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Which of the “Big 4” Chinese Banks is the Most Efficient Bank Now?

In China, there are four major banks, namely Industrial and Commercial Bank of China Limited (SEHK: 1398), Agricultural Bank of China Limited (SEHK: 1288) Bank of China Limited (SEHK: 3988), and China Construction Bank Corporation (SEHK: 939).

For investors who have followed these banks closely, they would have noticed that all four banks are trading at attractive valuations now. Thus, it might be a good area to search for investment ideas.

Yet, which of the four banks should investors invest in? Personally, I would go for the best-run bank among them.

Now, there are many aspects that we can look at to form our conclusion. Here, I’ll look at one important aspect that investors should pay attention to; efficiency.

This is important as most of the services provided by these banks are not that much different from each other. In fact, since the bulk of the banks’ income is derived from interest income, the more efficient bank will generate higher profits for its shareholders.

In this article, I’ll look at one of the most important metrics – cost-to-income ratio – to help us find the best-run Chinese bank from the “Big Four”.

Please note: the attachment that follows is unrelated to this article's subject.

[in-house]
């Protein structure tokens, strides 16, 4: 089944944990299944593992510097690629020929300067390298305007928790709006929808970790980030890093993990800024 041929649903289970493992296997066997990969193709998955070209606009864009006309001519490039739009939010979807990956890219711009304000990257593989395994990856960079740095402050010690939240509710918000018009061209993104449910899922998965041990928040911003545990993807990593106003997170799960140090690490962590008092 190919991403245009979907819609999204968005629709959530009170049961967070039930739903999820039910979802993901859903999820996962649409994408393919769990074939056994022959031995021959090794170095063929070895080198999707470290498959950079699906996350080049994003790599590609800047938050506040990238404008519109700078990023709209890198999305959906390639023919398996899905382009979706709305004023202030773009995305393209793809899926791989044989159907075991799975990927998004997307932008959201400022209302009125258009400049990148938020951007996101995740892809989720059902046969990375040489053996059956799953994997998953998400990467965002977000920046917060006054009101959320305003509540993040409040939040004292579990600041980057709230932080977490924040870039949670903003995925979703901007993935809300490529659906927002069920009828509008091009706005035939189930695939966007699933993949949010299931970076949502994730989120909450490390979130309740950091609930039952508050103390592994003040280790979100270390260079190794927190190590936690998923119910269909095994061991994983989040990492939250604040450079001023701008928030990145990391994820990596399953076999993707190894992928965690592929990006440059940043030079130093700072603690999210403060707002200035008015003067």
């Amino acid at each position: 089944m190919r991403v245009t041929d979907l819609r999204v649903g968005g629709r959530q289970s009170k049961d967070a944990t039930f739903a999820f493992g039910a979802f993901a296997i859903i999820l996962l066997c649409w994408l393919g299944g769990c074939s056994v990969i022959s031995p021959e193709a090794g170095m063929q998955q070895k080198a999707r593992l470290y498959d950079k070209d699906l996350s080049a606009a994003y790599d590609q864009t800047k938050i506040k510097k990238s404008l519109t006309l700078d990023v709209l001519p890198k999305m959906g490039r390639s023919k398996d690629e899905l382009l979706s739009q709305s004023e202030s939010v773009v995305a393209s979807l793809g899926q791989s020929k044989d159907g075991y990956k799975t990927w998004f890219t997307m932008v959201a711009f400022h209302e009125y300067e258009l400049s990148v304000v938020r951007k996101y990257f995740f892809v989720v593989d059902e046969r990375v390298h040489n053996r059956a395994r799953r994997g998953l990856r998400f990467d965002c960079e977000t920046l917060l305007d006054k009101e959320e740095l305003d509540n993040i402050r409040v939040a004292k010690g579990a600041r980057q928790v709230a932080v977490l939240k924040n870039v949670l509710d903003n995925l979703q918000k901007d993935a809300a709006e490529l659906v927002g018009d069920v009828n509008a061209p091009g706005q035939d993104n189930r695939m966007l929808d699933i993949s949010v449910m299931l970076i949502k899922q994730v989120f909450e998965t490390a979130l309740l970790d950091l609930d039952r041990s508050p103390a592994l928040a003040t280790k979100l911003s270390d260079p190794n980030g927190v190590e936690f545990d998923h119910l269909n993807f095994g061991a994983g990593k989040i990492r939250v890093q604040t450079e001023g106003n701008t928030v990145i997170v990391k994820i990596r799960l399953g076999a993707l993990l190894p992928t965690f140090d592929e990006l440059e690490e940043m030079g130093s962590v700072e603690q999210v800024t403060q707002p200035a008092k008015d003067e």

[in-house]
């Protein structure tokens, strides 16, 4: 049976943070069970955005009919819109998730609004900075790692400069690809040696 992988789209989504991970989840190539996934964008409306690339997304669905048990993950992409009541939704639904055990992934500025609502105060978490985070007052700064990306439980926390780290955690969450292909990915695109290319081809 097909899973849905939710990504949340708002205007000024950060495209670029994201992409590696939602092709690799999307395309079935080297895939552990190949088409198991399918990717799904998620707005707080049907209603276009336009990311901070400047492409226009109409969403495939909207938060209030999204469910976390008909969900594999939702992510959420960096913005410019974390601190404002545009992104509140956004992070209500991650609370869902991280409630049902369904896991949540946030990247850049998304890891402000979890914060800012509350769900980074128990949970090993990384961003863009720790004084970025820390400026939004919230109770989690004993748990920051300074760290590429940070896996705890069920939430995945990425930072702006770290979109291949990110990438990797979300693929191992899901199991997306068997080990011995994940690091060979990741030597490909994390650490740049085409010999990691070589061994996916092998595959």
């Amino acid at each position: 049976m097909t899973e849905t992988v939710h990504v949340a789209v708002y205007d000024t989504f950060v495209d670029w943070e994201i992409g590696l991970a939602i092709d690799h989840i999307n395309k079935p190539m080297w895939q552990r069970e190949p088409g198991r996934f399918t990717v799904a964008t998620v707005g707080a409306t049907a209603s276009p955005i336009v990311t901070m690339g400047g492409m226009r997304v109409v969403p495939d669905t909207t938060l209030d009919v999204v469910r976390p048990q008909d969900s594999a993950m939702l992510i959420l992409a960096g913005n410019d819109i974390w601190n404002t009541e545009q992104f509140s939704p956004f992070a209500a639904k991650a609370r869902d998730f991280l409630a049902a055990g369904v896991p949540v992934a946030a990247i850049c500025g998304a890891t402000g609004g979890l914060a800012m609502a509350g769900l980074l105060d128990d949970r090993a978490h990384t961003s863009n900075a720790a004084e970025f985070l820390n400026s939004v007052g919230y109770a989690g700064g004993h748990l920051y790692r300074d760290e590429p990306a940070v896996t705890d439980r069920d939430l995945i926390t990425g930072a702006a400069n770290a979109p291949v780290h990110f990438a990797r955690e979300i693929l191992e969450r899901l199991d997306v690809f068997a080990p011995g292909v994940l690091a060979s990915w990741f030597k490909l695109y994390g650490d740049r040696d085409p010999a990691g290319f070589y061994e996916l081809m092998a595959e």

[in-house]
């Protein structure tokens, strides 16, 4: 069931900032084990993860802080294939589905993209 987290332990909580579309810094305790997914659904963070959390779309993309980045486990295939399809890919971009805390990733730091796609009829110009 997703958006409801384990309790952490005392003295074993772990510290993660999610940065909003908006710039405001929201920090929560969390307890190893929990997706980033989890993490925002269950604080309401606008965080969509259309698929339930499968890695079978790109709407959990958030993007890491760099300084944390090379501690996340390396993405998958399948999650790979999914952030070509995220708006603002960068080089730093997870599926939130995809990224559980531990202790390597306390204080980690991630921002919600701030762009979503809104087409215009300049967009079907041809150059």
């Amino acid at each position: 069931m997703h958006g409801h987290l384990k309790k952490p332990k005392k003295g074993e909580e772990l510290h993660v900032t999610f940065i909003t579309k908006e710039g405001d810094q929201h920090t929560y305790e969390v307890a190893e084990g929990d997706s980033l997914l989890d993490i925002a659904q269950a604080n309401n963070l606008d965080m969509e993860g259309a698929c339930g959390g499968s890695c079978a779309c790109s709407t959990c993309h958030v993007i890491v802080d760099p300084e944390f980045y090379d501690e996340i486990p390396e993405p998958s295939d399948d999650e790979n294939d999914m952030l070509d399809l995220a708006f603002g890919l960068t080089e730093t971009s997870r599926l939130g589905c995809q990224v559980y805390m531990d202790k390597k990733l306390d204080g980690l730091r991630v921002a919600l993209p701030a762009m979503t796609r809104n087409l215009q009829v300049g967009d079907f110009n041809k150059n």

Cost-to-income ratio

For those who are new to the ratio, the cost-to-income ratio is calculated by dividing the operating expenses by the operating income generated i.e. net interest income plus the “other” income. The idea here is that the bank with the lowest cost-to-income ratio is more efficient, generally due to better management.

With that, let’s look at the cost-to-income ratio of all four banks in 2018.

Source: China Banks’ Annual Reports

Key takeaway

From the above, we can see that the cost-to-income ratios of the four banks are not much different from each other (all within a 5% range of each other). Still, ICBC appears to be the most efficiently-run bank due to it having the lowest ratio among them.

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The information provided is for general information purposes only and is not intended to be personalised investment or financial advice. Motley Fool Hong Kong contributor Lawrence Nga doesn’t own shares in any companies mentioned